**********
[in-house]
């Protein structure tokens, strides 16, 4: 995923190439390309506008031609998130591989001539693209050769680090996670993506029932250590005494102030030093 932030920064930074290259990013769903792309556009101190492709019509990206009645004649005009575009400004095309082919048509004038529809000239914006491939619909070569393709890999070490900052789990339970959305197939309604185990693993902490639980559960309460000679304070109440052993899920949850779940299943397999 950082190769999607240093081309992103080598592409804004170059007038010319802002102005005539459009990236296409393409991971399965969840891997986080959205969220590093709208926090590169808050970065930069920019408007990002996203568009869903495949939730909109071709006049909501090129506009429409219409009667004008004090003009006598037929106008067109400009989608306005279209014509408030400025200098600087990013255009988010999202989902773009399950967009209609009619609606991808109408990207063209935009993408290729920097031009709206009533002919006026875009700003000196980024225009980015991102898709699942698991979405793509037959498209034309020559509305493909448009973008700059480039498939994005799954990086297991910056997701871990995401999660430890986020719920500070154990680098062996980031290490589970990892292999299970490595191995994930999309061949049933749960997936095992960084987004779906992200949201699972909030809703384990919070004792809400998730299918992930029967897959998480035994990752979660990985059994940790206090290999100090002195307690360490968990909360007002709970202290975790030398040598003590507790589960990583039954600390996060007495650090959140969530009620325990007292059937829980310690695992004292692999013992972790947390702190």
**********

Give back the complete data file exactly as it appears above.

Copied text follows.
[in-house]
């Protein structure tokens, strides 16, 4: 995923190439390309506008031609998130591989001539693209050769680090996670993506029932250590005494102030030093 932030920064930074290259990013769903792309556009101190492709019509990206009645004649005009575009400004095309082919048509004038529809000239914006491939619909070569393709890999070490900052789990339970959305197939309604185990693993902490639980559960309460000679304070109440052993899920949850779940299943397999 950082190769999607240093081309992103080598592409804004170059007038010319802002102005005539459009990236296409393409991971399965969840891997986080959205969220590093709208926090590169808050970065930069920019408007990002996203568009869903495949939730909109071709006049909501090129506009429409219409009667004008004090003009006598037929106008067109400009989608306005279209014509408030400025200098600087990013255009988010999202989902773009399950967009209609009619609606991808109408990207063209935009993408290729920097031009709206009533002919006026875009700003000196980024225009980015991102898709699942698991979405793509037959498209034309020559509305493909448009973008700059480039498939994005799954990086297991910056997701871990995401999660430890986020719920500070154990680098062996980031290490589970990892292999299970490595191995994930999309061949049933749960997936095992960084987004779906992200949201699972909030809703384990919070004792809400998730299918992930029967897959998480035994990752979660990985059994940790206090290999100090002195307690360490968990909360007002709970202290975790030398040598003590507790589960990583039954600390996060007495650090959140969530009620325990007292059937829980310690695992004292692999013992972790947390702190």